All five boroughs of New York are equally exciting, but it is Queens that takes the prize.
The borough was established in 1683 and is named after Queen Catherine, the English queen of Braganza.
Even though it is overshadowed by its neighbor, Brooklyn, Queens is the largest, most diverse, and most wholesome borough.
It is packed with peaceful parks, unique museums, fantastic restaurants, and much more.
These are the best things to do in Queens, New York:
Take Photos with the Unisphere at Flushing Meadows Corona Park
The "valley of ashes" from Fitzgerald's The Great Gatsby is not only real but completely different from how it was described.
Flushing Meadows Corona Park, the largest park in Queens, stands on the area from where Fitzgerald took his inspiration for that representative place.
Though it was created for the 1939 New York World's Fair, it gained popularity at the same event in 1964.
The park is filled with excellent recreational areas, including a zoo, a museum, a theater, and activities like biking, hiking, and boating.
The most popular attraction, however, is the Unisphere, a 140-foot steel structure of the Earth that starred in the 1997 film Men in Black.
If you want to experience Queens, this park is the place to go!
Flushing Meadows Corona Park is located between Grand Central Parkway and Van Wyck Expressway.
Stroll around the Lovely Queens Botanical Garden
Located on Main Street, Queens Botanical Garden is a natural oasis in the middle of a very urban setting.
It spreads over 39 acres and is filled with as many as 25 gardens, including that of bee, rose, perennial, and herb.
There is also a wedding garden, an art gallery, an arboretum, and a LEED-certified Visitor & Administration Building.
Some of the blooms in the wedding garden date back to the 20th century.
It's a Victorian-themed garden with a vintage gazebo, a white picket fence, and the famous oak-lined alley.
Queens Botanical Garden offers a pleasant sensory experience to the people who visit it.
Educate Yourself at the New York Hall of Science
Like most of the places in Queens, the New York Hall of Science also came into existence during the 1964 New York World's Fair.
It was built to provide a way for people to approach science as easily as possible.
Located in Flushing Meadows Corona Park, this science museum is the only interactive, hands-on science and technology center in New York City.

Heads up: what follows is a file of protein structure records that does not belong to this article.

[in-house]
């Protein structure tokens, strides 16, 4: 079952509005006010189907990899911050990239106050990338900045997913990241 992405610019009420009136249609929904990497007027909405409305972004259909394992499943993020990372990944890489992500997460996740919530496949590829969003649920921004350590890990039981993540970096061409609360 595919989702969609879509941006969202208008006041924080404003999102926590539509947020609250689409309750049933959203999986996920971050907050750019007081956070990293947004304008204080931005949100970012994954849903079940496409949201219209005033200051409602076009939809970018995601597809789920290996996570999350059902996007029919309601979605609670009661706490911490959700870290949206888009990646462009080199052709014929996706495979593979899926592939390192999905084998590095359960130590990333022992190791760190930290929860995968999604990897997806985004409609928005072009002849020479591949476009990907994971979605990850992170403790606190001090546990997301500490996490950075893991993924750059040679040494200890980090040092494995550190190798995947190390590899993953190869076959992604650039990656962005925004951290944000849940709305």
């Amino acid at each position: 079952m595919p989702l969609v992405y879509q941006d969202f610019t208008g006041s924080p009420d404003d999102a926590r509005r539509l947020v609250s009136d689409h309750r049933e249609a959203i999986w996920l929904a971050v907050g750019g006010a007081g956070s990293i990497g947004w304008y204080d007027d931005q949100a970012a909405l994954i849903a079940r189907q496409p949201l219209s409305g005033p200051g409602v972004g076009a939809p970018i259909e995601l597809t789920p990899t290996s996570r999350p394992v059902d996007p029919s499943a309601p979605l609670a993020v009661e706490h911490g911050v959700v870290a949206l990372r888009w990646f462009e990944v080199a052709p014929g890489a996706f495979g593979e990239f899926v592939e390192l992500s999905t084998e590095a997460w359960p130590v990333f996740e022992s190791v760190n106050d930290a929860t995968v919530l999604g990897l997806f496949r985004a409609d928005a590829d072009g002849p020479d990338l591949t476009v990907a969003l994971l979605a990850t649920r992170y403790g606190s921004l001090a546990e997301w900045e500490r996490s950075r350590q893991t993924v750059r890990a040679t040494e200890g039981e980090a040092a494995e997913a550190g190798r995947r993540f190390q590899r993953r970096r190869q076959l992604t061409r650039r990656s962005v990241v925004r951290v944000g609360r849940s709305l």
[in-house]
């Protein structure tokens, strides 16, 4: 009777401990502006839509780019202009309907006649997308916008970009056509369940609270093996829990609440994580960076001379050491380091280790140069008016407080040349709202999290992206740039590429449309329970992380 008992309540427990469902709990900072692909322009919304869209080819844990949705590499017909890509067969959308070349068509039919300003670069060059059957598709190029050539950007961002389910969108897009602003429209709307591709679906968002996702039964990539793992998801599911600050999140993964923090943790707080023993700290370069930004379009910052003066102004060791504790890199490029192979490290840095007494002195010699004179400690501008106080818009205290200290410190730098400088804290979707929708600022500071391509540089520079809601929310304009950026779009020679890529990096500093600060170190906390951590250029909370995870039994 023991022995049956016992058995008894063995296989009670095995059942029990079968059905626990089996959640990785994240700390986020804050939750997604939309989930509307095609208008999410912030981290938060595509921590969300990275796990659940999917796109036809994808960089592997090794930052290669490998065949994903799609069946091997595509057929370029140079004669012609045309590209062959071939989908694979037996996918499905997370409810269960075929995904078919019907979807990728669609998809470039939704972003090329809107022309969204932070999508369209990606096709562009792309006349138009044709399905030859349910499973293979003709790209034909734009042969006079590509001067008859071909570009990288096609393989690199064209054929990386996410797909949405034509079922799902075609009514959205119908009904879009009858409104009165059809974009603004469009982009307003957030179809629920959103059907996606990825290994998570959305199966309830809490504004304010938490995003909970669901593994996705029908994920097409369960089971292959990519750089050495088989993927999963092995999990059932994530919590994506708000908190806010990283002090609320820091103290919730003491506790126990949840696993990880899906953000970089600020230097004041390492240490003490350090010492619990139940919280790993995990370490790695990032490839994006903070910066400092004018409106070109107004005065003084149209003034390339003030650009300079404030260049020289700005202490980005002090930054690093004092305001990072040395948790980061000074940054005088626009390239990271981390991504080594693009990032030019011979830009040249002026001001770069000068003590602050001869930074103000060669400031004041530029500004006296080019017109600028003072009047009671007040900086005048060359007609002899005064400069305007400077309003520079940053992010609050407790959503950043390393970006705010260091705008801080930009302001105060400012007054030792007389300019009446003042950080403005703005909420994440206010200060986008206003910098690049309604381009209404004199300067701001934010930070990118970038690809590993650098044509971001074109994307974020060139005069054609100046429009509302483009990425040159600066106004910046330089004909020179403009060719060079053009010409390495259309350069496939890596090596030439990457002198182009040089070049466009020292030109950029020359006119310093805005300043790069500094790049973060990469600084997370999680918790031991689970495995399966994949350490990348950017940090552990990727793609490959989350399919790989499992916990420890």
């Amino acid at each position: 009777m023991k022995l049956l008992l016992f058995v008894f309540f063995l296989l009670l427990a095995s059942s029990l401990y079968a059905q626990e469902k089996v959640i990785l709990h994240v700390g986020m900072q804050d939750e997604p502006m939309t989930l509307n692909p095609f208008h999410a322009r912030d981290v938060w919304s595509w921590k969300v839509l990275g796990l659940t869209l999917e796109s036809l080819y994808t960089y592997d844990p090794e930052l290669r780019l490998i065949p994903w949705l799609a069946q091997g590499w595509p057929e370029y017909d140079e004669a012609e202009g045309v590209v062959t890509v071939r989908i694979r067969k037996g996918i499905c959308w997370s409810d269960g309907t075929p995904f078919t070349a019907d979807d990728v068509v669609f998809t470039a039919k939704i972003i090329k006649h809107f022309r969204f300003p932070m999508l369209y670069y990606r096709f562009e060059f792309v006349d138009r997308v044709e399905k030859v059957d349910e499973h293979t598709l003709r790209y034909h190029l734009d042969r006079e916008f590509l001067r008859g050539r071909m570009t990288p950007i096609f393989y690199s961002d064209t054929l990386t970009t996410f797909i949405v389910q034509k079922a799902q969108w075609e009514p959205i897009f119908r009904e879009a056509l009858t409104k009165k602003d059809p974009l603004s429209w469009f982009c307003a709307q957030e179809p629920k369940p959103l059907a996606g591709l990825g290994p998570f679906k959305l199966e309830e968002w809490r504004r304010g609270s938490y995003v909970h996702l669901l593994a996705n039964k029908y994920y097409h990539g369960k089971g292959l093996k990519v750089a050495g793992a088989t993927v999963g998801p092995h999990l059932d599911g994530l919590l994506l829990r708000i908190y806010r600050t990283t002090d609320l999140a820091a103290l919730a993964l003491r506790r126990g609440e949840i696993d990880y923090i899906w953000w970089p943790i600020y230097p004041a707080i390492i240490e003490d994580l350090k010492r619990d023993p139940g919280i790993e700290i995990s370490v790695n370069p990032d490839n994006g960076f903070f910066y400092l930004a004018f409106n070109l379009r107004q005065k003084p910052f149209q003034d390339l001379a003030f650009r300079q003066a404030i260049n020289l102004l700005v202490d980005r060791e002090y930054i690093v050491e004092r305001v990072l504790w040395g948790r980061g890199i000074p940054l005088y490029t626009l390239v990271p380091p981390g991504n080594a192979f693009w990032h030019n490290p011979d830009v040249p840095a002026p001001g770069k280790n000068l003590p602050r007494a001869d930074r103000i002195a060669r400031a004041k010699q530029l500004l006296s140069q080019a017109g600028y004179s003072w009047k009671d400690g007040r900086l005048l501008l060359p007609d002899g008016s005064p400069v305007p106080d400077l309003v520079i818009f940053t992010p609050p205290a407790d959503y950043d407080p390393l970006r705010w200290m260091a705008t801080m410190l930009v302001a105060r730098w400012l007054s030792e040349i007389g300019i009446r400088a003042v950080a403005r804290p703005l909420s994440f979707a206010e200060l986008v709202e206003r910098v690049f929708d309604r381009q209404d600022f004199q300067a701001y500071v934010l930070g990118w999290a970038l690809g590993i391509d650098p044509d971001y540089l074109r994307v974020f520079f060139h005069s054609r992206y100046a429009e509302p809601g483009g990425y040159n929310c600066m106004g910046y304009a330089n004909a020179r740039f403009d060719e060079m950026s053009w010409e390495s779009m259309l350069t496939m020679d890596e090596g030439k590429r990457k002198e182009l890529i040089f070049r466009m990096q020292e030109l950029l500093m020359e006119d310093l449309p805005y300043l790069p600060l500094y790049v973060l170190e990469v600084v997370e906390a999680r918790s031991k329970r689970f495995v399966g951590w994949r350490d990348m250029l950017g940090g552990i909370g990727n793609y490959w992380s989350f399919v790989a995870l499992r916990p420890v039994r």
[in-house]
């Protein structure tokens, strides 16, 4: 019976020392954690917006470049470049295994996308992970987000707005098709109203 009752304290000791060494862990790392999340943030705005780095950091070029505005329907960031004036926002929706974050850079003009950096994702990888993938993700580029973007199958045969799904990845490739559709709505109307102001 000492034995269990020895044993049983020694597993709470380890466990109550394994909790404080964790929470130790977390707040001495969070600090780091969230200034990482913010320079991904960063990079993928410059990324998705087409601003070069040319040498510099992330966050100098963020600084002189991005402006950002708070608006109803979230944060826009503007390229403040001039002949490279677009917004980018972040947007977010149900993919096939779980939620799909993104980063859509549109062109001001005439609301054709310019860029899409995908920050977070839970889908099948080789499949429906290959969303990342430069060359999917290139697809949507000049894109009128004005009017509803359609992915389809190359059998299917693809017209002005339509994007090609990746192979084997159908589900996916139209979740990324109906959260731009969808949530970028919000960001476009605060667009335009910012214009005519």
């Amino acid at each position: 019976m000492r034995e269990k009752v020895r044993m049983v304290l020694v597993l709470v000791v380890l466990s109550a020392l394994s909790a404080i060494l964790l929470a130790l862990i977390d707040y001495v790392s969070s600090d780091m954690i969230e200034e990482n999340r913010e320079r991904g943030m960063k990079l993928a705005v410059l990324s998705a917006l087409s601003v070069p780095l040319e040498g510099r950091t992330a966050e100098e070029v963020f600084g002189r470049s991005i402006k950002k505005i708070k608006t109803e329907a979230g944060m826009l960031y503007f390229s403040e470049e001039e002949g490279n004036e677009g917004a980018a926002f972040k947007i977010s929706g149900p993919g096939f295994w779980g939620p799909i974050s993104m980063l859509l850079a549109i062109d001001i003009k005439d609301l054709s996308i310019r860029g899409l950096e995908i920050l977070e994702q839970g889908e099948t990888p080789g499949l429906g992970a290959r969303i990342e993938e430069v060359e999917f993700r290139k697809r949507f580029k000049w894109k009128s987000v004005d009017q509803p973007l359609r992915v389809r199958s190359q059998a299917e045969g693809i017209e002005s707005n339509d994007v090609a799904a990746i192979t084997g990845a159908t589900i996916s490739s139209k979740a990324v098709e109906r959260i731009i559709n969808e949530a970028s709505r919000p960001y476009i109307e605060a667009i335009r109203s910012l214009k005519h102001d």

The New York Hall of Science features more than 400 physics, biology, and chemistry exhibits.
Some of these exhibits are permanent, while the rest change frequently.
This 100,00-square-foot space also offers programs and workshops you can indulge in, like working on experiments at the Design Lab, watching 3D movies at the on-site theater, and a lot more.
Take a Walk around Gantry Plaza State Park
Gantry Plaza State Park is a beautiful oasis on 47th Road, nestled on the banks of the East River.
It was built in 1988 in the place of a former dockyard and manufacturing center.
It features several playing fields, picnic tables, a fishing pier, and a vast playground, among other things.
However, the best thing it offers is the waterfront promenade, which boasts stunning views of the United Nations HQ, the Empire State Building, and the mesmerizing skyline of Midtown Manhattan.
Take a stroll around the four piers of this 12-acre park and enjoy the fascinating sight of the two restored gantries, which were once an essential part of the dockyard.
A blend of modern facilities and nature, Gantry Plaza State Park is a must-visit location in Queens.
Tour the Rockaways
When in Queens, make your way to the Rockaway Peninsula, home to neighborhoods Rockaway Park and Rockaway Beach, as well as Rockaway Beach Boardwalk—collectively known as the Rockaways.
Rockaway Beach is the largest urban beach in the whole of the US.
However, surprisingly, even if it is popular, it is rarely crowded, providing a quiet place to hang out.
Rockaway Beach Boardwalk is a concrete beauty running from Beach 9th Street to Beach 126th Street.
Along the beach and boardwalk, there are many recreational facilities, including playgrounds, a roller hockey rink, skateparks, basketball and handball courts, as well as several restrooms and food concessions.
Browse through the Fascinating Displays at the Queens Museum
Formerly referred to as the Queens Museum of Art, the Queens Museum is a beautiful and artistic addition to Flushing Meadows Corona Park.
It was established in 1972 and features many exhibits, including 10,000 permanent displays related to art, design, and architecture.
Around 6,000 of these displays are from the 1939 and 1964 New York World's Fairs.
Most tourists visit to see the museum's most popular display, Panorama of New York, which is a life-sized model of the five boroughs of the 1960s.
The museums also offer many workshops, programs, and public events—all of which get a fantastic response.
It's not a surprise since, on average, the museum is reported to receive 200,000 visitors annually.
Admire the Art at Socrates Sculpture Park and the Noguchi Museum